Archive

Etymology Corner – ‘Dadbod’

To celebrate Collins Word of the Year 2015, we explore the etymology of ‘Dadbod’.   Dads have something of an image problem in the English language. The word ‘father’ tends to signify wisdom and respectability in expressions such as ‘father figure’ (a person you can turn to for advice, guidance,… Read More

Etymology Corner – ‘Clean Eating’

To celebrate Collins Word of the Year 2015, we explore the etymology of ‘clean eating’.   It seems that every year brings a new philosophy as to the best way to regulate our intake of food to ensure optimum health and fitness. One idea that has gained many supporters recently… Read More

Etymology Corner – ‘Shaming’

To celebrate Collins Word of the Year 2015, we explore the etymology of ‘shaming’.   March 2015 saw the publication of So You’ve Been Publicly Shamed by the journalist Jon Ronson, a book that shone a spotlight on the current trend for mounting campaigns to heap opprobrium on people who… Read More

Etymology Corner – ‘Corbynomics’

To celebrate Collins Word of the Year 2015, we explore the etymology of ‘Corbynomics’.   Jeremy Corbyn’s successful campaign to become the new leader of the British Labour Party was based on some radical economic policies. He rejected the prevailing idea that the government should cut its spending in order… Read More

Etymology Corner – ‘Binge-Watch’

To celebrate Collins Word of the Year 2015, we explore the etymology of ‘binge-watch’.   There was a time when the fans of a television programme would experience a sense of gloom when the closing credits rolled, knowing that they had to wait for a full week until the next… Read More
A student holding several books

Etymology Corner – ‘Festival’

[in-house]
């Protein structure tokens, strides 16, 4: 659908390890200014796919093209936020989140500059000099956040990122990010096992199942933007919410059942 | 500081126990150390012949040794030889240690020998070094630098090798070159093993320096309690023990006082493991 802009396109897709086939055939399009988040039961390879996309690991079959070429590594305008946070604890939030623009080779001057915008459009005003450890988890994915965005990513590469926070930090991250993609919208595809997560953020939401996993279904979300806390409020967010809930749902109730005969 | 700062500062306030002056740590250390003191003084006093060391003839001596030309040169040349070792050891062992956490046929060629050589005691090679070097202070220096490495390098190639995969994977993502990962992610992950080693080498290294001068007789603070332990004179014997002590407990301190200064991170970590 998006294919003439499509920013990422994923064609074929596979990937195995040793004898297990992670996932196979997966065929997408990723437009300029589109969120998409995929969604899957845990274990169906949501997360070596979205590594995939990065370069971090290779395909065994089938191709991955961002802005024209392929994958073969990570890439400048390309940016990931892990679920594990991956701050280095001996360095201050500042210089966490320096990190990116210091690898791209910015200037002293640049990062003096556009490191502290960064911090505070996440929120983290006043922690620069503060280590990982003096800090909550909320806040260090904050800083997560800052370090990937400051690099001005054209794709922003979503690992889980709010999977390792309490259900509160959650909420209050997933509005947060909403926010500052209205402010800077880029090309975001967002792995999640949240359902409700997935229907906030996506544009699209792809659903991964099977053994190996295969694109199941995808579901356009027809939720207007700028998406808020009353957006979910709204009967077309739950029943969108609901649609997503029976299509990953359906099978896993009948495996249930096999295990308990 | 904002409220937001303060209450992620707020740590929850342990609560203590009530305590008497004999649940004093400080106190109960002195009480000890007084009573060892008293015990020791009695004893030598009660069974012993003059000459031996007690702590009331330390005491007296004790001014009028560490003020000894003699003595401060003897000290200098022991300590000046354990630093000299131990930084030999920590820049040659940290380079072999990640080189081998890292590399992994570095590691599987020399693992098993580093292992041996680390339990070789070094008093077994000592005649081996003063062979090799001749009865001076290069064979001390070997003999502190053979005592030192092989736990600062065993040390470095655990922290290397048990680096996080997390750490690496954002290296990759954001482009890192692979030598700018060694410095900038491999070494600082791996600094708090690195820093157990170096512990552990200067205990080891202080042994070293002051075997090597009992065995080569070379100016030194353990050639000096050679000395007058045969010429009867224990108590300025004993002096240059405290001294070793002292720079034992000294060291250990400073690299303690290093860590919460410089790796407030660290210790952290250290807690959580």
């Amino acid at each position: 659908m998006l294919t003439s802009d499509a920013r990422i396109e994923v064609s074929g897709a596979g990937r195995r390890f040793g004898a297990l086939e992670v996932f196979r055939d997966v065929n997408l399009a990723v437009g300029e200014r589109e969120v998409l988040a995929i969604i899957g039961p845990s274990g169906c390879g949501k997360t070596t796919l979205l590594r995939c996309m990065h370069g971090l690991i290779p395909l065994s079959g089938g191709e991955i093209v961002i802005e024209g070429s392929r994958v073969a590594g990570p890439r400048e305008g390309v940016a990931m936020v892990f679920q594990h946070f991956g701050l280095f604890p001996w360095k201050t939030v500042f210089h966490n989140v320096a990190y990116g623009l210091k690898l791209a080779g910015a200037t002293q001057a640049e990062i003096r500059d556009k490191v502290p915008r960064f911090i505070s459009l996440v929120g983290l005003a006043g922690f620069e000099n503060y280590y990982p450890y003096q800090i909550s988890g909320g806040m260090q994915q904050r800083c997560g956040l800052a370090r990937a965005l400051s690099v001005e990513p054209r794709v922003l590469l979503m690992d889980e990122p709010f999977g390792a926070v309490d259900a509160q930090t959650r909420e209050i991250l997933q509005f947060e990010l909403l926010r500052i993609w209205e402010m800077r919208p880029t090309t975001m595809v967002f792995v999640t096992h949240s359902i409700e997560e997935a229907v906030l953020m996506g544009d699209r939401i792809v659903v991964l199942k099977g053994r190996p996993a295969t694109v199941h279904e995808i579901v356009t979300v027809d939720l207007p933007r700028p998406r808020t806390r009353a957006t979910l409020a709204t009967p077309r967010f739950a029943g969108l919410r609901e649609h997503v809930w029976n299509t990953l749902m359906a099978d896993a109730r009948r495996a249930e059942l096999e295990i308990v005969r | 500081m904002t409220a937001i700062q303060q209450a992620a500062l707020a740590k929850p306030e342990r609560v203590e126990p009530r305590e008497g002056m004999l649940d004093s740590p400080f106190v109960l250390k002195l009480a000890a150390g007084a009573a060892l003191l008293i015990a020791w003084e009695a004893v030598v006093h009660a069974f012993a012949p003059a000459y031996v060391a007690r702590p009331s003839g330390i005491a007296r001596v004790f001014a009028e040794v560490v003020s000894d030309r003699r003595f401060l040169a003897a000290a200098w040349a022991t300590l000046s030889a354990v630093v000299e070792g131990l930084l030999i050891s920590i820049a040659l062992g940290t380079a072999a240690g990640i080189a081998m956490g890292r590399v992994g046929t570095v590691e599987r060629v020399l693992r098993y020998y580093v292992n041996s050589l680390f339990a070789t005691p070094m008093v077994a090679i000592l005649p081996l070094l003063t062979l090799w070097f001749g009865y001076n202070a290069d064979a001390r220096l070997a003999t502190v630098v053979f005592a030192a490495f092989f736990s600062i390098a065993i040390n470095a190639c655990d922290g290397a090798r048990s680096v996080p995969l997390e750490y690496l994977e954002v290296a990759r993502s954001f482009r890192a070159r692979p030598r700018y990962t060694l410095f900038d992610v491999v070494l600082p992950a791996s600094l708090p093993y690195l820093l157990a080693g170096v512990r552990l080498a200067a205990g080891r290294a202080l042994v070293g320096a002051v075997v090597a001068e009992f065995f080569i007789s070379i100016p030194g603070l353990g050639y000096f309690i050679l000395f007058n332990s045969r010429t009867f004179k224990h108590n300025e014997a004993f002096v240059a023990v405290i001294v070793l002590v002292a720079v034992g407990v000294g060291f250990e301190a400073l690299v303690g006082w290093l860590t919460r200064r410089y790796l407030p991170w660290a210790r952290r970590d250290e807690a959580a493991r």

Book-lovers are emerging from their paper cocoons in their book-and-mortar houses, in order to attend the Cheltenham Literature Festival and feed their desire for exciting, new reads. Here at Etymology Corner, we’re feeding your love of words. By no coincidence, this month we explore the origin of ‘festival’. Read More
Old image of smoke around a cathedral

Etymology Corner – ‘Blitz’

‘Blitz’ comes from the German word for lightning. Its arrival in the English language can be traced to the German military strategy of Blitzkrieg (literally ‘lightning war’), which used tanks and bombers to secure rapid victories at the start of World War II. When a similar strategy was used in… Read More
A woman wearing a long red dress sitting on a large rock on moorland

Etymology Corner – ‘Wuthering’

Last week Emily Brontë and Kate Bush shared a birthday. To celebrate Bush’s 57th and Brontë’s 197th, we delve into the origin of the wonderfully Gothic ‘wuthering’. The title of Emily Brontë’s classic novel Wuthering Heights refers to the name of a haunted farmhouse in an exposed moorland… Read More
Narcissus looking at his reflection in a pond

Narcissism Redefined

The English language is evolving all the time. Over 50,000 new words were added to the 12th edition of the Collins English Dictionary in 2014, and the definitions of many pre-existing words had altered according to popular usage. Dr Craig Malkin, clinical psychologist and author of The… Read More